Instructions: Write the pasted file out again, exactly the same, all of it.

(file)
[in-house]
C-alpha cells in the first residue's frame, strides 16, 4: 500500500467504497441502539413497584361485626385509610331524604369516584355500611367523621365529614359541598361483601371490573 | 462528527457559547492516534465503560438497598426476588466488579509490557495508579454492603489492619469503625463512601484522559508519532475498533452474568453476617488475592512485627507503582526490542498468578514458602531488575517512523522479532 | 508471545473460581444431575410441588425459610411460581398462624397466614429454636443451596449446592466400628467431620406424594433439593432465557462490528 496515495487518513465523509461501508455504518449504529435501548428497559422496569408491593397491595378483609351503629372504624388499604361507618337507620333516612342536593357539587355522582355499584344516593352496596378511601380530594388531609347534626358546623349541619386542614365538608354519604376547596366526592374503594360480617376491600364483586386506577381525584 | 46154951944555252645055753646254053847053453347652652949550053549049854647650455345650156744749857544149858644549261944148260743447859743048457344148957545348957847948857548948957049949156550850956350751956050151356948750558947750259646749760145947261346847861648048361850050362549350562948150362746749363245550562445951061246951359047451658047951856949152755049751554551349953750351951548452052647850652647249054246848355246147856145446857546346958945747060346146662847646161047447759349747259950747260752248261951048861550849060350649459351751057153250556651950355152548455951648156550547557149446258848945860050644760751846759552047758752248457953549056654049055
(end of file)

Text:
[in-house]
C-alpha cells in the first residue's frame, strides 16, 4: 500500500467504497441502539413497584361485626385509610331524604369516584355500611367523621365529614359541598361483601371490573 | 462528527457559547492516534465503560438497598426476588466488579509490557495508579454492603489492619469503625463512601484522559508519532475498533452474568453476617488475592512485627507503582526490542498468578514458602531488575517512523522479532 | 508471545473460581444431575410441588425459610411460581398462624397466614429454636443451596449446592466400628467431620406424594433439593432465557462490528 496515495487518513465523509461501508455504518449504529435501548428497559422496569408491593397491595378483609351503629372504624388499604361507618337507620333516612342536593357539587355522582355499584344516593352496596378511601380530594388531609347534626358546623349541619386542614365538608354519604376547596366526592374503594360480617376491600364483586386506577381525584 | 46154951944555252645055753646254053847053453347652652949550053549049854647650455345650156744749857544149858644549261944148260743447859743048457344148957545348957847948857548948957049949156550850956350751956050151356948750558947750259646749760145947261346847861648048361850050362549350562948150362746749363245550562445951061246951359047451658047951856949152755049751554551349953750351951548452052647850652647249054246848355246147856145446857546346958945747060346146662847646161047447759349747259950747260752248261951048861550849060350649459351751057153250556651950355152548455951648156550547557149446258848945860050644760751846759552047758752248457953549056654049055